should be determined. These bills having passed, it is my design to present an estimate covering the claims in the respective States, and to ask Congress to provide for their liquidation and appropriate an adequate sum for their payment. No payment has been made to the State of Pennsylvania, or to any other State; but the State of Pennsylvania has presented a claim, on which her Representatives have asked an appropriation. I do not think that method expedient, and I do not believe that it will pass. Whatever appropriation is made should be general, and sufficient to meet equally the claims of all States in like condition. There can be no objection to the individual States providing, in any manner that may be deemed proper by their authorities, for the ascertainment of the amount of the losses sustained. That was done in Minnesota and in one or two other instances. The procedure, however, is one in no degree binding upon the General Government, and I do not perceive how it can be regarded as imposing any new obligation upon the State to make redress to its own citizens, if redress cannot otherwise be obtained. It certainly cannot be construed as relieving the General Government from any obligations resting upon it. The opinion entertained by me as to the duty of General Government to make provision for these losses is, however, my individual opinion. Executive government upon the question. A difference of opinion seems to exist in Congress. My view rests simply upon what I conceive to be the relations of the Federal to the State government and the duties arising in a war of the present nature.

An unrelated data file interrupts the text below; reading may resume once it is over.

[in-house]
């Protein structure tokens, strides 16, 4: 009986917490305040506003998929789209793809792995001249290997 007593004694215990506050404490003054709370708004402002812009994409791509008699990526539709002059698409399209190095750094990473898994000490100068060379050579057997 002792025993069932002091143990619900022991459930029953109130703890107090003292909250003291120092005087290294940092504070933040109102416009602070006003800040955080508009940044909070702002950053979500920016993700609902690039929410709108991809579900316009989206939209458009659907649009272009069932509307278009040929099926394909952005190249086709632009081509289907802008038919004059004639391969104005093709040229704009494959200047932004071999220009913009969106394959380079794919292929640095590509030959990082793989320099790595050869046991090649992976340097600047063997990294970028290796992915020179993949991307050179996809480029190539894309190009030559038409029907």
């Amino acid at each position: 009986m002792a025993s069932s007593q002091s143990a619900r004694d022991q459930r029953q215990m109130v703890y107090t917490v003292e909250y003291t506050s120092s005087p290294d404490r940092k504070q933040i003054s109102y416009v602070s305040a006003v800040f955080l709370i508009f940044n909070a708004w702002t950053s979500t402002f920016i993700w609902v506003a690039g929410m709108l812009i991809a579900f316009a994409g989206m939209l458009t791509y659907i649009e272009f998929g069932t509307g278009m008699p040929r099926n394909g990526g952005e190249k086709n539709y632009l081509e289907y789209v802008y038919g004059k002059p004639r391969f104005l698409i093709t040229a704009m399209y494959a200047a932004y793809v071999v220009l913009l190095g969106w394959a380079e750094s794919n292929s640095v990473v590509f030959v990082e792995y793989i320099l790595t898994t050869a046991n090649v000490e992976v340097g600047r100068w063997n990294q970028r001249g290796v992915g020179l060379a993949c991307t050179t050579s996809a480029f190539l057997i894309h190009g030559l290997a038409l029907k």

Your obedient servant,
EDWIN M. STANTON,
Secretary of War.
P. S.-In relation to the men in the gun-boats service of the Western waters, the State has received the proper credit. These men were originally a part of the military land force. The gun- boats were built and manned by the War Department. Although they have recently been transferred to the Navy Department, the men were enrolled and mustered in the War Department, paid by it, and form a part of the credit given to the State.
Washington, D. C., February 28, 1864.
General L. THOMAS,
I see your dispatch of yesterday to the Secretary of War. I wish you would go to the Mississippi River at once and take hold of and be master in the contraband and leasing business. You understand it better than any other man does. Mr. Mellen's system doubtless is well intended, but from what I hear I fear that if persisted in it would fall dead within its own entangling details. Go there and be the judge. A Mr. Lewis will probably follow you with something from me on this subject, but do not wait for him. Nor is this to induce you to violate or neglect any military order from the General-in-Chief or Secretary of War.